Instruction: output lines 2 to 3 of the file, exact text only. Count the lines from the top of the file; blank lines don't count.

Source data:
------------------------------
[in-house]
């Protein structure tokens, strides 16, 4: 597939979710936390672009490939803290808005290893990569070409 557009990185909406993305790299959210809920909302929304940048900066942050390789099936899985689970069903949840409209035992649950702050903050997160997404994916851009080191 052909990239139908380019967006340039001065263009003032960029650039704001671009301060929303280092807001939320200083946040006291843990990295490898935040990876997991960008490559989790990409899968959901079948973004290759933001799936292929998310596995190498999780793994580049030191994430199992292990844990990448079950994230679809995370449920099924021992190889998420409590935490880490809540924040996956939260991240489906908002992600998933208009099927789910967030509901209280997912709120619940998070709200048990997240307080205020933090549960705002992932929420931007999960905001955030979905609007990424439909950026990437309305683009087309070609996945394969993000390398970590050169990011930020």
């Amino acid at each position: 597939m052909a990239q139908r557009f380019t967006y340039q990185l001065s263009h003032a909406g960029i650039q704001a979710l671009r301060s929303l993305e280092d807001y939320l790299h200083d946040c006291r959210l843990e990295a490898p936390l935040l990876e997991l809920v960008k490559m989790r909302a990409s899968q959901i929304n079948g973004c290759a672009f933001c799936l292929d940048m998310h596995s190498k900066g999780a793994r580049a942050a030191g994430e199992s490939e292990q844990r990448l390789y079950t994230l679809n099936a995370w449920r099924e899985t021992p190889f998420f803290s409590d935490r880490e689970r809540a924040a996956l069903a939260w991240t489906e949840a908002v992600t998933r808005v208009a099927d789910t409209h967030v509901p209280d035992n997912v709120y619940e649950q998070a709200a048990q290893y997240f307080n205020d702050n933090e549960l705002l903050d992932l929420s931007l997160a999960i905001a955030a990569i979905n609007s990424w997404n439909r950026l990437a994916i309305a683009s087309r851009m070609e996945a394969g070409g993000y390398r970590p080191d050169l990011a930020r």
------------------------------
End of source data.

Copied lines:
């Protein structure tokens, strides 16, 4: 597939979710936390672009490939803290808005290893990569070409 557009990185909406993305790299959210809920909302929304940048900066942050390789099936899985689970069903949840409209035992649950702050903050997160997404994916851009080191 052909990239139908380019967006340039001065263009003032960029650039704001671009301060929303280092807001939320200083946040006291843990990295490898935040990876997991960008490559989790990409899968959901079948973004290759933001799936292929998310596995190498999780793994580049030191994430199992292990844990990448079950994230679809995370449920099924021992190889998420409590935490880490809540924040996956939260991240489906908002992600998933208009099927789910967030509901209280997912709120619940998070709200048990997240307080205020933090549960705002992932929420931007999960905001955030979905609007990424439909950026990437309305683009087309070609996945394969993000390398970590050169990011930020």
């Amino acid at each position: 597939m052909a990239q139908r557009f380019t967006y340039q990185l001065s263009h003032a909406g960029i650039q704001a979710l671009r301060s929303l993305e280092d807001y939320l790299h200083d946040c006291r959210l843990e990295a490898p936390l935040l990876e997991l809920v960008k490559m989790r909302a990409s899968q959901i929304n079948g973004c290759a672009f933001c799936l292929d940048m998310h596995s190498k900066g999780a793994r580049a942050a030191g994430e199992s490939e292990q844990r990448l390789y079950t994230l679809n099936a995370w449920r099924e899985t021992p190889f998420f803290s409590d935490r880490e689970r809540a924040a996956l069903a939260w991240t489906e949840a908002v992600t998933r808005v208009a099927d789910t409209h967030v509901p209280d035992n997912v709120y619940e649950q998070a709200a048990q290893y997240f307080n205020d702050n933090e549960l705002l903050d992932l929420s931007l997160a999960i905001a955030a990569i979905n609007s990424w997404n439909r950026l990437a994916i309305a683009s087309r851009m070609e996945a394969g070409g993000y390398r970590p080191d050169l990011a930020r």